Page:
The small stuff first: The real bummer about trying to find a winner at Sha Tin tomorrow afternoon is that Douglas Whyte doesn’t have a ride in the last. As has been proven, especially during the last two meetings, the Durban Demon has made these races all his. Saved his best for last like some of us do when playing Eyes Wide Shut. It’s kinky stuff.
Last Sunday, Whyte strolled home to win on Encouraging while on Wednesday night he made all the right moves to win the curtain closer on Dances With Dragons, a rare ride for trainer Peter Ho. And lest we forget, who won the last race of last season by “beating off” Joao Moreira and Zac Purton in one of the best finishes ever seen in Hong Kong? That is, a Happy Ending finish in horse racing.
Some people just can’t help being LOUD. And at the Champagne Bar of the Grand Hyatt, it was where many LOUD people congregated during HKIR week. Many from overseas. It was tough to take.
On Sunday, after the last race at Sha Tin had been run and horse racing’s “Woodstock Generation” was heading home came a booming voice how Hong Kong racing had “found its mojo again.” Maybe it had. Maybe it was just hiding. Often, it’s all about timing. Whatever.
First things first…It might have been drizzling, but Irish eyes were smiling. This was when young Colin Keane, champion rider of Ireland, ran away with the first leg of the 2018 Longines International Jockeys’ Championship. Literally ran away with the race.
Despite drawing the outside barrier- supposedly not exactly ideal on the very tight Happy Valley track, especially over the 1000 metres of the race- Keane patiently allowed his mount to find its feet and the John Size trained Special Stars won eased down.
It’s like music festivals. There are so many around these days that music fans are spoilt for choice. There’s also a pecking order attached. The bigger the flapjacks appearing on the bill, the greater the magnet to be there. Very often just to say that you were there. An Instagram moment.
Glastonbury, Ibiza, Roskilde- it’s about the music and the vibes and the people and the location. And in what is a downturn in the economy, it’s also about value and who provides music fans with more bangs for their buck. More of everything, please, but without that price tag to attend ever becoming exorbitant. Pricing out the good times.
It wasn’t just good to hear. It had to be heard. It was inspiring. One seldom cheers on an interview on radio. But listening yesterday to Michael Felgate interview jockey Jason Maskiell on RSN about how one of the most promising riding talents in Melbourne- a champion apprentice- has pulled himself out from the abyss of self-destruction spoke volumes.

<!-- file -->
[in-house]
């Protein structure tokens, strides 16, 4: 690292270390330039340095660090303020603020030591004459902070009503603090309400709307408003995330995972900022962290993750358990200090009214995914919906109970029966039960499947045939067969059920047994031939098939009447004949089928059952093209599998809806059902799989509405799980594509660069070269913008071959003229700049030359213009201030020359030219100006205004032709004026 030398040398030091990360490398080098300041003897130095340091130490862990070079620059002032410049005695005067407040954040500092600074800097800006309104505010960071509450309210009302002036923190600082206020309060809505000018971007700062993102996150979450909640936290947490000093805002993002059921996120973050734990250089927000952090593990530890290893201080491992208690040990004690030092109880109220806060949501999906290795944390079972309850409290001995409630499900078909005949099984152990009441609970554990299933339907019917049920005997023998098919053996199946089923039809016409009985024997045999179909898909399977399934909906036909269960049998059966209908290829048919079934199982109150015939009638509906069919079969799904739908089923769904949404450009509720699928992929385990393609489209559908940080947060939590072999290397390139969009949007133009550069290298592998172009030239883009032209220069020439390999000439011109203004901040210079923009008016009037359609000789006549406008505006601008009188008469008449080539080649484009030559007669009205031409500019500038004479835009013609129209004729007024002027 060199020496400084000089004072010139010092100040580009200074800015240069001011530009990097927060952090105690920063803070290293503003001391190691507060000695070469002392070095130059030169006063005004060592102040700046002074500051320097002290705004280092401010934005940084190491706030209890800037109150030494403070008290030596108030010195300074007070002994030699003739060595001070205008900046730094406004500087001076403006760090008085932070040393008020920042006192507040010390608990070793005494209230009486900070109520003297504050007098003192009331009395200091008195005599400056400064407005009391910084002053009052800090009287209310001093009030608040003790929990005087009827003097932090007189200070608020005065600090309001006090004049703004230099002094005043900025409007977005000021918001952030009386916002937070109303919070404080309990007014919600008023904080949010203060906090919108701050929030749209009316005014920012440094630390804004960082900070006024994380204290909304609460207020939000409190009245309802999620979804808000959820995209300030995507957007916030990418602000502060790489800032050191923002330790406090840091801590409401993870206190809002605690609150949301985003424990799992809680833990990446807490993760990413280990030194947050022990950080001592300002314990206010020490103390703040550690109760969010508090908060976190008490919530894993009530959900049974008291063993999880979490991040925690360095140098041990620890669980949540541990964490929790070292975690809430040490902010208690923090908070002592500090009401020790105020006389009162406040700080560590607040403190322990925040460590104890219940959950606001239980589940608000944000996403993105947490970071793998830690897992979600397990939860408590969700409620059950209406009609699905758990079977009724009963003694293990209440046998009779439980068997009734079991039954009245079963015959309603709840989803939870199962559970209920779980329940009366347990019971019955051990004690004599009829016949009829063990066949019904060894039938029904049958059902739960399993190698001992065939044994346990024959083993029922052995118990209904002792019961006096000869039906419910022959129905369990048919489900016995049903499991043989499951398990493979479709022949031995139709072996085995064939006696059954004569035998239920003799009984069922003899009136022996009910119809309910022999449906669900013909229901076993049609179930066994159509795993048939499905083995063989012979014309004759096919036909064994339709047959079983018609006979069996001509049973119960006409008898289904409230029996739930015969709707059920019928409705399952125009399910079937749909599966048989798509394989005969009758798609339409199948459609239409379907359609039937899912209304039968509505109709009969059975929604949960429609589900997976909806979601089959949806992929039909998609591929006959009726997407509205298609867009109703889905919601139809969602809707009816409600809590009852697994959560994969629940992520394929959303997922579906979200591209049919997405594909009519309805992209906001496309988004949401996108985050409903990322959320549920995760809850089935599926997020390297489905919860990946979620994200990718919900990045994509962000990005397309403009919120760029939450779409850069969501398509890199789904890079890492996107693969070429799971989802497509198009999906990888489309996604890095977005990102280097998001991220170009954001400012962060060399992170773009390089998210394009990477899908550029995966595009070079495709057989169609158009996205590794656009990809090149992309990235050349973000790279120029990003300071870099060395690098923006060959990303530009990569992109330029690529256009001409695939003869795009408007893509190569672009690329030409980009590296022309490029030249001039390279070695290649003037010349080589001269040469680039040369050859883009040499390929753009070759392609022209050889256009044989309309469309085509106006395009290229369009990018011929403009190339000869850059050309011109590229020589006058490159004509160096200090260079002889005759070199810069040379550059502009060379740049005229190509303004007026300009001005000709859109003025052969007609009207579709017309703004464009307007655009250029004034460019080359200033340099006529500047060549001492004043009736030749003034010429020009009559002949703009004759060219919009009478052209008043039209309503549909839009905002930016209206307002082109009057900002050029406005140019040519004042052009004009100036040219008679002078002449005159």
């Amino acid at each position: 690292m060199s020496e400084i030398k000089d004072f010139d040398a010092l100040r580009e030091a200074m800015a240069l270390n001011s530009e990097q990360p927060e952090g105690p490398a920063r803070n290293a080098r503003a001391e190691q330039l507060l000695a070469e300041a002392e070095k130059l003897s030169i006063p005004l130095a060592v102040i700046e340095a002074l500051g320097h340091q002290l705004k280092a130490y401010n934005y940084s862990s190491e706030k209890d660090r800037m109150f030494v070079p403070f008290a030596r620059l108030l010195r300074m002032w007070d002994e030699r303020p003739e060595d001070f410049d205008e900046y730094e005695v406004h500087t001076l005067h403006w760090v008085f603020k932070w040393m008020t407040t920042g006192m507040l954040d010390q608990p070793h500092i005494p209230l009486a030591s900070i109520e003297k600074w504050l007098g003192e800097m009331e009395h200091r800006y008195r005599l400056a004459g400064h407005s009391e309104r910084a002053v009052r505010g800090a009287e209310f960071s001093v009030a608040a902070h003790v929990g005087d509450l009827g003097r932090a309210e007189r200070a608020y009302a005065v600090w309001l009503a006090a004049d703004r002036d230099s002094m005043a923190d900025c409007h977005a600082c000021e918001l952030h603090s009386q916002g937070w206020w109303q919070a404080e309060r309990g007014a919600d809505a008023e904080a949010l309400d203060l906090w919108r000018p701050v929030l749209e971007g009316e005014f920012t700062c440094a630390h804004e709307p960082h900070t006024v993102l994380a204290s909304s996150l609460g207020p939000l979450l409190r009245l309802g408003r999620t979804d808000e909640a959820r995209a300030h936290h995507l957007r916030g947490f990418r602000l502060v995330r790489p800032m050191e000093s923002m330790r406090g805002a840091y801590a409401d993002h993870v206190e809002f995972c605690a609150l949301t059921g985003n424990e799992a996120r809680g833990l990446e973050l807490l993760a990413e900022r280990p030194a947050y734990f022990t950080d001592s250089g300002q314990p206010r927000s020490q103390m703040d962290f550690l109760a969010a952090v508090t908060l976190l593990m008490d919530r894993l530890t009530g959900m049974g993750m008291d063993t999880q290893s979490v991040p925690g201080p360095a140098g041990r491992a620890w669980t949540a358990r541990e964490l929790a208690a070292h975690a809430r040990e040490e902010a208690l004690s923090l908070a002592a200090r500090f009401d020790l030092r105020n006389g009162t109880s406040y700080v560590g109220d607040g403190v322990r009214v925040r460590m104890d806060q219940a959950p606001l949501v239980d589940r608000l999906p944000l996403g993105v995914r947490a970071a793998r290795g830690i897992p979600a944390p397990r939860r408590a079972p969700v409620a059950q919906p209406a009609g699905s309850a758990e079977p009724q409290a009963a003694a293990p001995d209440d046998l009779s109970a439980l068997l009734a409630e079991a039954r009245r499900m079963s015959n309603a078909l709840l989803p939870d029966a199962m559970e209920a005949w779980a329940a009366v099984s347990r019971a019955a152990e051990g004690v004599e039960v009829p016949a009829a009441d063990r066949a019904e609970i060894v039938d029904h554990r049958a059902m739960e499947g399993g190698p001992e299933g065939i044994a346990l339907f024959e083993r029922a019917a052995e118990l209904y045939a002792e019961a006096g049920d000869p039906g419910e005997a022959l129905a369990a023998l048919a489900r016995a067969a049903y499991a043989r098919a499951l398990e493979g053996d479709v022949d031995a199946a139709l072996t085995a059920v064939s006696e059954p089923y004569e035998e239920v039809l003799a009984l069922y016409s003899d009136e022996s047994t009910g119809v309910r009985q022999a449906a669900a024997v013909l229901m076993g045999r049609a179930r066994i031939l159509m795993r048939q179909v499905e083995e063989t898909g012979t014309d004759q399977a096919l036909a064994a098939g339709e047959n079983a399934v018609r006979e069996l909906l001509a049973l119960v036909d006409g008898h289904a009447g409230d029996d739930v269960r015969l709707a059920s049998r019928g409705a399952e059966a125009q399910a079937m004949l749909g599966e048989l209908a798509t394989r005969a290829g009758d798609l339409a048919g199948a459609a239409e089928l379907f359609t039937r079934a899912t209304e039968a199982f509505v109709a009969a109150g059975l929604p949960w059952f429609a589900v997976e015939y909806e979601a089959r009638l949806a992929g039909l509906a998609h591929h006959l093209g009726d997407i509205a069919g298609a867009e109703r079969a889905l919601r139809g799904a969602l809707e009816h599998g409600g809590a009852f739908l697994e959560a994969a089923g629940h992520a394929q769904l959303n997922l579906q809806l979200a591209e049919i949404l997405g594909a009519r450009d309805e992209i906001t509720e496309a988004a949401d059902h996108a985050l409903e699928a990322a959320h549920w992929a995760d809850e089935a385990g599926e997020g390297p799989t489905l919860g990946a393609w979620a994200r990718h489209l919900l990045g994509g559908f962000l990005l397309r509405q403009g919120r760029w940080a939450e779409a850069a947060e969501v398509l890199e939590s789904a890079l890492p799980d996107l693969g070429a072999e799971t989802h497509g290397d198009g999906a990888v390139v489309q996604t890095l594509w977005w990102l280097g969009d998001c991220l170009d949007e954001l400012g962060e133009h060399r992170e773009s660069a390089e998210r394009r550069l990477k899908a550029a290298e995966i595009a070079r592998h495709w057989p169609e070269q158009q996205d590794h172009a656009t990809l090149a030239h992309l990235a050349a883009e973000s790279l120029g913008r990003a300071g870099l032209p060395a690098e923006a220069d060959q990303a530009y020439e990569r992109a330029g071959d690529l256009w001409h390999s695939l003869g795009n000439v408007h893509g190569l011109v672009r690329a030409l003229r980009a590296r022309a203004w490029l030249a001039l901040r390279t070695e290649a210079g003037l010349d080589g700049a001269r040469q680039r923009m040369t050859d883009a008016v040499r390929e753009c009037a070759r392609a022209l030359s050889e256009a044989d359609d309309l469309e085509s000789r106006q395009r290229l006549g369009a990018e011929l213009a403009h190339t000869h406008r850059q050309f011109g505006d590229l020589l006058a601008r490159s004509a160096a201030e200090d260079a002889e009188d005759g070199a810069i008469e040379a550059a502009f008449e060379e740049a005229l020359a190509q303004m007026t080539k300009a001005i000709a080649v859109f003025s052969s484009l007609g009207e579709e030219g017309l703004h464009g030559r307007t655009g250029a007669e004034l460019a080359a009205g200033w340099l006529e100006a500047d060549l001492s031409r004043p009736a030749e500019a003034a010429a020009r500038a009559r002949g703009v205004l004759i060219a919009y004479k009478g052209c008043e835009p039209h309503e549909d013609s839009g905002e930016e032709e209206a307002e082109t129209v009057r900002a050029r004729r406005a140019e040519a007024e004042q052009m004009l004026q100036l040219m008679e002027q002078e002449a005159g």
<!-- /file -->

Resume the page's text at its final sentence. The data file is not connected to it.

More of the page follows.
There was something Dickensian to his story. One kept waiting for a Fagin to appear. Or to be mentioned. Horse racing is littered with Fagins. The invisible ones are the most dangerous. They feed on the weak. And no one is strong all the time. We may think so. But we’re not.
There was a time not really that long ago though time often flies on unexpected wings at a worldwide music conference in Munich when us executives listened to a panel of young Facebook execs explain how we could use the social media platform- very new at the time- to sell more music. To work closer with music fans. Introduce new music much more cost effectively. And with more pinpoint accuracy. How MySpace was finished. But never ever thinking that this thing called “social media” would get off the ground, we never listened.
Ignorance and arrogance came into play and most of us saw their presentation as a break to grab some chocolate muffins and chat up one of the Facebookers.
We -the music industry- had successfully sued illegal file sharing site Napster and co founders Sean Parker and Shawn Fanning and believed that nothing was going to change our world. The six star lifestyle was going to continue. So much for that dream.
Warning: This isn’t the Hong Kong that was around two years ago. Or even a year ago. A shopper’s paradise? Hardly. Those nouveau riche Mainland Chinese came in droves a few years ago, shops closed exclusively for them to overpay for luxury items before the spending was finally reined in.
Walk through the Landmark and Pacific Place and very often the staff outnumber customers. Those big name brands just lie there. Unless there’s some seasonal sale. Or an Everything Must Go Sale.
It’s like restaurants, bars and clubs. One day, they’re there. The next they’re gone. It’s all about over supply and demand. And more often than not, no demand. Other than the occasional drunk tourist being thrown out of Escape in Jaffe Road, except for Dust Till Dawn, Wanchai is dead.
Too often they get lost in the shuffle. Lost in the column inches and tweets and talk and innuendos given to the the current jockey merry-go-round. But this season in particular, the equine talent in Hong Kong has never been better. Never has there been a better crop. They’ve come of age. A crop of extremely good young gallopers. Gallopers who could be anything.
There was the facile win of Glorious Forever at Sha Tin last Sunday. Glorious Forever. The younger brother of English import Time Warp who came into his own last season.